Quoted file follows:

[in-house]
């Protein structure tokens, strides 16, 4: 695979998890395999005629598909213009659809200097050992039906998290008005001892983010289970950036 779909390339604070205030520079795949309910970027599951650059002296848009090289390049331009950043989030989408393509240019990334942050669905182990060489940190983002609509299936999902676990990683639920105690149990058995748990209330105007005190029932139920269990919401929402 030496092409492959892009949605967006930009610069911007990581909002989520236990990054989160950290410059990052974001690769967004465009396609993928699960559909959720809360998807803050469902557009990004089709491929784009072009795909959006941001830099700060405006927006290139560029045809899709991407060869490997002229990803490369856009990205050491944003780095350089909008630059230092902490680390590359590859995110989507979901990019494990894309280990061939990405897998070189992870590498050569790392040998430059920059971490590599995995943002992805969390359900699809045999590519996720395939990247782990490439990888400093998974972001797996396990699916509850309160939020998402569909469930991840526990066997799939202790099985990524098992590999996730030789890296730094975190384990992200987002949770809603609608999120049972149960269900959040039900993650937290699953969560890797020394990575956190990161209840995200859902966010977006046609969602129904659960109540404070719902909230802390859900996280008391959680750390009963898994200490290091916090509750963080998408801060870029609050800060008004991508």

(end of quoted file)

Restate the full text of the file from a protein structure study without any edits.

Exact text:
[in-house]
């Protein structure tokens, strides 16, 4: 695979998890395999005629598909213009659809200097050992039906998290008005001892983010289970950036 779909390339604070205030520079795949309910970027599951650059002296848009090289390049331009950043989030989408393509240019990334942050669905182990060489940190983002609509299936999902676990990683639920105690149990058995748990209330105007005190029932139920269990919401929402 030496092409492959892009949605967006930009610069911007990581909002989520236990990054989160950290410059990052974001690769967004465009396609993928699960559909959720809360998807803050469902557009990004089709491929784009072009795909959006941001830099700060405006927006290139560029045809899709991407060869490997002229990803490369856009990205050491944003780095350089909008630059230092902490680390590359590859995110989507979901990019494990894309280990061939990405897998070189992870590498050569790392040998430059920059971490590599995995943002992805969390359900699809045999590519996720395939990247782990490439990888400093998974972001797996396990699916509850309160939020998402569909469930991840526990066997799939202790099985990524098992590999996730030789890296730094975190384990992200987002949770809603609608999120049972149960269900959040039900993650937290699953969560890797020394990575956190990161209840995200859902966010977006046609969602129904659960109540404070719902909230802390859900996280008391959680750390009963898994200490290091916090509750963080998408801060870029609050800060008004991508």